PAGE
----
How to tell when your tyres need changing
One sign that your tyres need changing is usually under performance. For example, your car does not handle as well in poor weather conditions as it normally does, or it takes longer to stop when you apply the brakes.
Gradual tyre wear can make it difficult to identify the reduction in your tyres performance, so it's best to have them checked regularly by an expert. It's the driver's responsibility to ensure that the tread on your tyres is not worn beyond the legal minimum limit of 1.6 millimetres.
To make this easier to identify, tyre manufacturers mould tread wear indicators (T.W.I) into the design of the tyres tread pattern usually at 1.6mm. As soon as the tread is worn to the height of the tread wear indicator, the tyre has reached the legal minimum tread depth and you should replace the tyre as soon as possible.
You should also be aware that there are many different reasons for tyre wear. Your tyres don't just get worn through age and use, but through emergency braking, under-inflation or over-inflation. And if your wheels are misaligned, one edge of the tyre can wear more rapidly than the other edge.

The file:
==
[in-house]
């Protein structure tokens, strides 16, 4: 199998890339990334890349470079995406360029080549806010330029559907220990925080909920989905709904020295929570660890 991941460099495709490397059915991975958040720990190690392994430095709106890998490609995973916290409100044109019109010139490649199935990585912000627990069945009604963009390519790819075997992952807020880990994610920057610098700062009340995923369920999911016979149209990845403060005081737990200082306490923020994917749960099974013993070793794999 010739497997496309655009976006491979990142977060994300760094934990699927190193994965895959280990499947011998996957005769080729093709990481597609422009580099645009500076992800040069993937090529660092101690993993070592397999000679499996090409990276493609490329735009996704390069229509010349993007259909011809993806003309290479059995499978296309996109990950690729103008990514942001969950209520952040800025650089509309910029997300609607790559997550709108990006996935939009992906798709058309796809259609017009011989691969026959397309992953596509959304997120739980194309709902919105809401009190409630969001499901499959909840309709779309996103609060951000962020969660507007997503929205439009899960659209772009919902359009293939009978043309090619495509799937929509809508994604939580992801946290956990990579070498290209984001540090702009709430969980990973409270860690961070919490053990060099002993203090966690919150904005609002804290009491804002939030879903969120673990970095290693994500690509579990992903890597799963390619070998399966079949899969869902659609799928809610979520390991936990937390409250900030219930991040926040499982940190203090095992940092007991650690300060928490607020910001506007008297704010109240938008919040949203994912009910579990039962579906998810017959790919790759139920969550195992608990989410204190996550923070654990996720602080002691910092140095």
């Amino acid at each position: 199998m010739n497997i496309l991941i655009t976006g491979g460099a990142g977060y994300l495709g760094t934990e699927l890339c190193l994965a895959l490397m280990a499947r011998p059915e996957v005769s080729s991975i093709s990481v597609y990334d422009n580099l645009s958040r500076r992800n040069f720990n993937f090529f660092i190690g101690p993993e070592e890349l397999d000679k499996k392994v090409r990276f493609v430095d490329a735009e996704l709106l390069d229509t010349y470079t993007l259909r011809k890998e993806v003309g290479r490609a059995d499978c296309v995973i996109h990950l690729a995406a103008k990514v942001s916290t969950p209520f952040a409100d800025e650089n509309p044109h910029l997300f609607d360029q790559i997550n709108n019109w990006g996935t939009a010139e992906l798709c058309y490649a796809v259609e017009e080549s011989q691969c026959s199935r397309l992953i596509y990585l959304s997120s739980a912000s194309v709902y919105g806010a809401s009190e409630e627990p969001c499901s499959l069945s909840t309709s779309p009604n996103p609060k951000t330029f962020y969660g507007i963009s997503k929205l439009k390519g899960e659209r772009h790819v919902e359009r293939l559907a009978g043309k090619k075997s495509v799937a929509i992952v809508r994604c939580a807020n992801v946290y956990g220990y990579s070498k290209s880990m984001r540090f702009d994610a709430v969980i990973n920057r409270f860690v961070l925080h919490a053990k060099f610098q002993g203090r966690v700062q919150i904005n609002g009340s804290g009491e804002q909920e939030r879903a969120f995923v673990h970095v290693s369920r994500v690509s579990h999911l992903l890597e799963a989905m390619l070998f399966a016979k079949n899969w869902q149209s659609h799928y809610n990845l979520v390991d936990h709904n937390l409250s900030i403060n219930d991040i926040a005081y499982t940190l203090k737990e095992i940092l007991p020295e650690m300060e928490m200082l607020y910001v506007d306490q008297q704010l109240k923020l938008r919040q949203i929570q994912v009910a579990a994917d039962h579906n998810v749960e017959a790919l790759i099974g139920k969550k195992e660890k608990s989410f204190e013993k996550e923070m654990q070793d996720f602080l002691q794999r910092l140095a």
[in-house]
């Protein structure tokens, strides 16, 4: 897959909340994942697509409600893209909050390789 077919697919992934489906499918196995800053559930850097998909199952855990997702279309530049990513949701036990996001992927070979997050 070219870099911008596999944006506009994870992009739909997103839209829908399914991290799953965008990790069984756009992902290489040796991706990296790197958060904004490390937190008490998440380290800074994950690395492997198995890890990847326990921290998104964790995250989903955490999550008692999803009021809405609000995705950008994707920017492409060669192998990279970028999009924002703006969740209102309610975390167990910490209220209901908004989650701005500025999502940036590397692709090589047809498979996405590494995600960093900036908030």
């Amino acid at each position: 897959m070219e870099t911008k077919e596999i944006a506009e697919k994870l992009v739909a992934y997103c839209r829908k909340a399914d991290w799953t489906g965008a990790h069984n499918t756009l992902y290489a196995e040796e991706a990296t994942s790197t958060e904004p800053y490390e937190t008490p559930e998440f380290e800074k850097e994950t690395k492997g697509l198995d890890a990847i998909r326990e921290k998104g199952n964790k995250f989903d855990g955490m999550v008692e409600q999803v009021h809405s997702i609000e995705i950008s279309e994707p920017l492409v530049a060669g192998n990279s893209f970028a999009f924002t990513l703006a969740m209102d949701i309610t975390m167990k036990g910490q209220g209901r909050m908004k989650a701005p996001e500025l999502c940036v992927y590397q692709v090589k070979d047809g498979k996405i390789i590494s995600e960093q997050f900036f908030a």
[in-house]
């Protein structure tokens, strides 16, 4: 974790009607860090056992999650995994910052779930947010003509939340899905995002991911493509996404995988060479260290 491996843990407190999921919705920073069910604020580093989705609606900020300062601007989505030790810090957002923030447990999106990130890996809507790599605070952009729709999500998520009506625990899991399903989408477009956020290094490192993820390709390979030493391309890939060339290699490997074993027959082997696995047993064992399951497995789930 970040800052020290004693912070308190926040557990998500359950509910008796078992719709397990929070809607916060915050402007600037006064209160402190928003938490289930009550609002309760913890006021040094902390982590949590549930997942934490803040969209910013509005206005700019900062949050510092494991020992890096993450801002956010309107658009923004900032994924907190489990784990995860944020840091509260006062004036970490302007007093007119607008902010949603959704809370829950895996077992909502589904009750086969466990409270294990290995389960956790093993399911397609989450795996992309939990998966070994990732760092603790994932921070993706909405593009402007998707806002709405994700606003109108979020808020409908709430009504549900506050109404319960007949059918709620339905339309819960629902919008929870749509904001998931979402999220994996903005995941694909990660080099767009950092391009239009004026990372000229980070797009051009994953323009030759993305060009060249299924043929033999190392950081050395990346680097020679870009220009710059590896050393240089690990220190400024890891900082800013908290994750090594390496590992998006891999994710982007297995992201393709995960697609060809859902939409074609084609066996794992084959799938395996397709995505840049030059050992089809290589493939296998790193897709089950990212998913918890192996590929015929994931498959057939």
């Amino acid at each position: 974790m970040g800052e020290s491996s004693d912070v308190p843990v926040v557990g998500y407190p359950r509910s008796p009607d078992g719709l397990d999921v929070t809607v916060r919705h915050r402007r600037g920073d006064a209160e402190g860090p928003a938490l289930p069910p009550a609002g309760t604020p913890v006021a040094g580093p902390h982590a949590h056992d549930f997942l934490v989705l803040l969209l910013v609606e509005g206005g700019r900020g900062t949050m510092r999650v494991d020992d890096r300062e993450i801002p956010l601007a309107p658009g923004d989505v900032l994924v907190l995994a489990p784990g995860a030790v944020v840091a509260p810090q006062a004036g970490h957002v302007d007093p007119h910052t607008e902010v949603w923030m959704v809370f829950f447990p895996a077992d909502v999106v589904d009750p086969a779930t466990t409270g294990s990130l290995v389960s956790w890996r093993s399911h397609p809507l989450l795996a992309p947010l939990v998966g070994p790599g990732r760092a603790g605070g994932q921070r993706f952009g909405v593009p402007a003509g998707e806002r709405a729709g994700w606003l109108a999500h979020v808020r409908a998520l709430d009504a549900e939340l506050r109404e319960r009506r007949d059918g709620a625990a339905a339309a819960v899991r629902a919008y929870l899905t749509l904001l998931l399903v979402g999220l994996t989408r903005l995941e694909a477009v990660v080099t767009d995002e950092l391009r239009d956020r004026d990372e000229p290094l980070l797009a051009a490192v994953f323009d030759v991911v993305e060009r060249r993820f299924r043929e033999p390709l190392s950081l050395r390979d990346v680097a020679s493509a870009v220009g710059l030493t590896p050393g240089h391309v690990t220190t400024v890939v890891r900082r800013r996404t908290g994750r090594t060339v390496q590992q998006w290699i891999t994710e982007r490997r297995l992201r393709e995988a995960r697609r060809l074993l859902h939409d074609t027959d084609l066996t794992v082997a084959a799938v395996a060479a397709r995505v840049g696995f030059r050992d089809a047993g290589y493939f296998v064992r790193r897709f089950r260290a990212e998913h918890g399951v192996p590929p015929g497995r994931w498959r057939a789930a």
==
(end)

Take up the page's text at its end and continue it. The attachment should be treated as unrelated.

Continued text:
UK Tyre Law
UK law requires that your vehicle is fitted with the correct type and size of tyres for the vehicle type you are driving and for the purpose it is being used. This means fitting the right tyres, and for safety ensuring that they are inflated to the manufacturer's recommended pressure.
The legal limit for minimum depth of the tread on your tyres is 1.6 millimetres, across the central ¾ of the tread going around the complete circumference of the tyre.
For safety reasons it is recommended that you replace your tyres before the legal limit is reached. Leading motoring organisations recommend 2mm and many vehicle manufacturers recommend replacing at 3mm.
A regular check of your tyres can help you to avoid up to 3 penalty points and £2500 in fines (per tyre) for having tyres worn beyond the legal minimum limit fitted to your vehicle.
It is also a legal requirement to ensure that tyres of different construction types are not fitted to opposite sides of the same axle. The two main tyre types are radial and cross-ply, and these must not be mixed on the same axle.
Mixing brands and patterns of the same construction type is permissible depending on the vehicle type and manufacturers recommendation. Check your vehicles handbook for tyre fitment details and options.